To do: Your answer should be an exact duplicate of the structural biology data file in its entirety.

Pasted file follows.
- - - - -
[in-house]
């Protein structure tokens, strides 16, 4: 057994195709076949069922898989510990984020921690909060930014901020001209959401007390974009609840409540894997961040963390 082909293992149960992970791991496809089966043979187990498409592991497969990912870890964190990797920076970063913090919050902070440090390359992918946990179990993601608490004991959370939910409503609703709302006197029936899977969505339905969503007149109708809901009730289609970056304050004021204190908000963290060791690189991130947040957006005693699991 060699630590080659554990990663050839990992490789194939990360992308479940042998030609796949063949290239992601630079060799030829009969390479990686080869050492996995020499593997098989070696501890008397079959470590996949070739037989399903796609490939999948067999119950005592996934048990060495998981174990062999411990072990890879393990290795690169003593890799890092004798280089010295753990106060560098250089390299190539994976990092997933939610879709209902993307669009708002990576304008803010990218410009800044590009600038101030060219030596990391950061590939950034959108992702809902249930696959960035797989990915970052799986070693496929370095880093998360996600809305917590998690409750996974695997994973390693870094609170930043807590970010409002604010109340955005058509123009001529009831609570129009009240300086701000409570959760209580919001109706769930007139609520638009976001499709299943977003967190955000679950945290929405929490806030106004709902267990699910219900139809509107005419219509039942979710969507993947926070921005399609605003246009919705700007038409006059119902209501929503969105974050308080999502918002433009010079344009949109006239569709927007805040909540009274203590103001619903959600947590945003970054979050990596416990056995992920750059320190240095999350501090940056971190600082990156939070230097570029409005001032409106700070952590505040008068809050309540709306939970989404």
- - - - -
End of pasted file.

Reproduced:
[in-house]
């Protein structure tokens, strides 16, 4: 057994195709076949069922898989510990984020921690909060930014901020001209959401007390974009609840409540894997961040963390 082909293992149960992970791991496809089966043979187990498409592991497969990912870890964190990797920076970063913090919050902070440090390359992918946990179990993601608490004991959370939910409503609703709302006197029936899977969505339905969503007149109708809901009730289609970056304050004021204190908000963290060791690189991130947040957006005693699991 060699630590080659554990990663050839990992490789194939990360992308479940042998030609796949063949290239992601630079060799030829009969390479990686080869050492996995020499593997098989070696501890008397079959470590996949070739037989399903796609490939999948067999119950005592996934048990060495998981174990062999411990072990890879393990290795690169003593890799890092004798280089010295753990106060560098250089390299190539994976990092997933939610879709209902993307669009708002990576304008803010990218410009800044590009600038101030060219030596990391950061590939950034959108992702809902249930696959960035797989990915970052799986070693496929370095880093998360996600809305917590998690409750996974695997994973390693870094609170930043807590970010409002604010109340955005058509123009001529009831609570129009009240300086701000409570959760209580919001109706769930007139609520638009976001499709299943977003967190955000679950945290929405929490806030106004709902267990699910219900139809509107005419219509039942979710969507993947926070921005399609605003246009919705700007038409006059119902209501929503969105974050308080999502918002433009010079344009949109006239569709927007805040909540009274203590103001619903959600947590945003970054979050990596416990056995992920750059320190240095999350501090940056971190600082990156939070230097570029409005001032409106700070952590505040008068809050309540709306939970989404």